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STDs and Sexual Health

It's your future. Take charge. Get tested today!

Awareness is essential to your sexual health...

Are you aware that one in two Americans will have contracted and STI?  In 2019 there were 2.5 million reported cases of STI Diagnosis in Chlamydia, Gonorrhea, and Syphilis. Syphilis in Newborns

So what is the difference between an STD and an STI?

Considering the frequency of STI and STD occurrence, awareness is essential to your sexual health.

STD stands for sexually transmitted disease, whereas STI means sexually transmitted infection.

Sexually transmitted diseases first begin as sexually transmitted infections.  Infection occurs when the sexually transmitted bacteria or virus enters the body and begins multiplying.  Once the sexually transmitted bacteria or viruses have entered the body, the infection may progress to a disease. We test and treat for two of the most common STIs, Chlamydia and Gonorrhea.

Protect your Sexual Health...

If you are sexually active, you may be at risk of contracting sexually transmitted diseases or infections, (STDs or STIs).  Despite what you may have heard from friends, or have read on social media, there is no birth control measure (including condoms) that is 100 percent effective in preventing the spread of STDs or STIs.  Even without symptoms, STDs and STIs can cause harm to the body and are still transmissible to a sexual partner.  That's why it is so important to get tested for STDs and STIs if you are engaging in vaginal, oral, or anal sexual contact.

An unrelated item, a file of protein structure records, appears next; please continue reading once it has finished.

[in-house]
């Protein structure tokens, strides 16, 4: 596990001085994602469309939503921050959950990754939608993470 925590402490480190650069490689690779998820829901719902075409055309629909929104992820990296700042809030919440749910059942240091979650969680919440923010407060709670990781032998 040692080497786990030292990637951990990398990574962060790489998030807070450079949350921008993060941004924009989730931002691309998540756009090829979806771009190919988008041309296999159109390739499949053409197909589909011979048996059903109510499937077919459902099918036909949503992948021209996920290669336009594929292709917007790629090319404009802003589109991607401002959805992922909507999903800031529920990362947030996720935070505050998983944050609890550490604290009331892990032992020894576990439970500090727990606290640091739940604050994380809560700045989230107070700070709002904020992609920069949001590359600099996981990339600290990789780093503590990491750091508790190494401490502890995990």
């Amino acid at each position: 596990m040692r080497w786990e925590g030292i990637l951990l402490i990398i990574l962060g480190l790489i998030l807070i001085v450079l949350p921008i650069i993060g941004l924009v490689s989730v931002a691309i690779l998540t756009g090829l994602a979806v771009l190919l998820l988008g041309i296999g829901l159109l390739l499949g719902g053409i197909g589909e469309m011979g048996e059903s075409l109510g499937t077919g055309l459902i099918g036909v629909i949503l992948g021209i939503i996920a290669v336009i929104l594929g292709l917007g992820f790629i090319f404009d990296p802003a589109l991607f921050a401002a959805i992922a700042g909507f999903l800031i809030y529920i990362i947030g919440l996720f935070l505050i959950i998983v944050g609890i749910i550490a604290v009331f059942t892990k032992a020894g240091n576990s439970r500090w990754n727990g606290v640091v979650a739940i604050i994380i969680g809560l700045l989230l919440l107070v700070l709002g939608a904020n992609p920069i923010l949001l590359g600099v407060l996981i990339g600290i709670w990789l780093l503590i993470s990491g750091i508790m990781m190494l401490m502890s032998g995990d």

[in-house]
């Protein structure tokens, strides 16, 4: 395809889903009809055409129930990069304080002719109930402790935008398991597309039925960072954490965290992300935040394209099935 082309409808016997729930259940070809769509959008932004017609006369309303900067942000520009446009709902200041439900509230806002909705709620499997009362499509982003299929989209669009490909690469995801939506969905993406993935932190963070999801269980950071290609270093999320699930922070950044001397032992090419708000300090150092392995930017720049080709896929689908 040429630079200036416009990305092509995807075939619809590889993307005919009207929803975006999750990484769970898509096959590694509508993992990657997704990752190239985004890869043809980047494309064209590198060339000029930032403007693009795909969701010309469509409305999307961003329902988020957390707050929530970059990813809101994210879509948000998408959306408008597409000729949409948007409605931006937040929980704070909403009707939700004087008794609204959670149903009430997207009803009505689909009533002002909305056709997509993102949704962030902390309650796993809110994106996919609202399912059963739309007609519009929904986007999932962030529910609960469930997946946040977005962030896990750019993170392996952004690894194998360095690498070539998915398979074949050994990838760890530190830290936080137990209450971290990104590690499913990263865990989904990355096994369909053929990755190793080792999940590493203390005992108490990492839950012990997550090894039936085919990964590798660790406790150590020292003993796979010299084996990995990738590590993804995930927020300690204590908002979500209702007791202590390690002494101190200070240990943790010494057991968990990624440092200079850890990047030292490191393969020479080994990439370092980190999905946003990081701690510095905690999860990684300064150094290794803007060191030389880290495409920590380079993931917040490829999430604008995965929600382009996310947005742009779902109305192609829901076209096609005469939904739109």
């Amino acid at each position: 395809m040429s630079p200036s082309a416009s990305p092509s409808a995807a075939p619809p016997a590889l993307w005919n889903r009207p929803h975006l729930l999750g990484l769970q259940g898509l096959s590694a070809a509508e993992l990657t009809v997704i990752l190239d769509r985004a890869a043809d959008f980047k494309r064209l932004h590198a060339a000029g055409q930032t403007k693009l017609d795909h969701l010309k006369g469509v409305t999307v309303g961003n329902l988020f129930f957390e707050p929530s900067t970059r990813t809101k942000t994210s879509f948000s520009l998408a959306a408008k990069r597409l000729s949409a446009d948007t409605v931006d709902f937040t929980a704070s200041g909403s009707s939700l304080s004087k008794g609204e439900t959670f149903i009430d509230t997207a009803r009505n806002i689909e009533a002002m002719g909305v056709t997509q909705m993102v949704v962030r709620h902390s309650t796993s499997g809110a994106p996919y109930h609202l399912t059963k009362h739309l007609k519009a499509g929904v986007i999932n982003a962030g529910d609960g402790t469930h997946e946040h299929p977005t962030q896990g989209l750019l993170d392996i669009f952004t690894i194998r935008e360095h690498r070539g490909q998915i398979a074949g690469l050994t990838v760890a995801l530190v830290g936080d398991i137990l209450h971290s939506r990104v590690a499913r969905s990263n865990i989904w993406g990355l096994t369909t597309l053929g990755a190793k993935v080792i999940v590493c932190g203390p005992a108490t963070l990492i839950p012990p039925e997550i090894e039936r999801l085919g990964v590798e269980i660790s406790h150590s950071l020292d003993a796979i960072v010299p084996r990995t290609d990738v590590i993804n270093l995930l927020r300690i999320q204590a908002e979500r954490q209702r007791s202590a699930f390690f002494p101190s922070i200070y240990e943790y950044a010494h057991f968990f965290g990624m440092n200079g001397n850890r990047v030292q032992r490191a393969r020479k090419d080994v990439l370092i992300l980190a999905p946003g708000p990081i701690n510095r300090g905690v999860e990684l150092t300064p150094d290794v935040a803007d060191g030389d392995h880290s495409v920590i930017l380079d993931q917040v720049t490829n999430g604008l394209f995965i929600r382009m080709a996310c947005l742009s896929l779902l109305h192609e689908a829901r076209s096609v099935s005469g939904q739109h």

The Importance of STD and STI Testing...

Testing for STDs and STIs is the best way to detect infection early.  Early detection can greatly reduce the risk of causing permanent damage to your reproductive health.

It is especially important to get tested for STDs, and STIs as soon as you find out you are pregnant, even if you are considering abortion, as the presence of an STD or STI can carry negative consequences. 

Now that you know the difference between and STD and an STI, this knowledge will help you make some better choices for yourself.  

SOURCES: CDC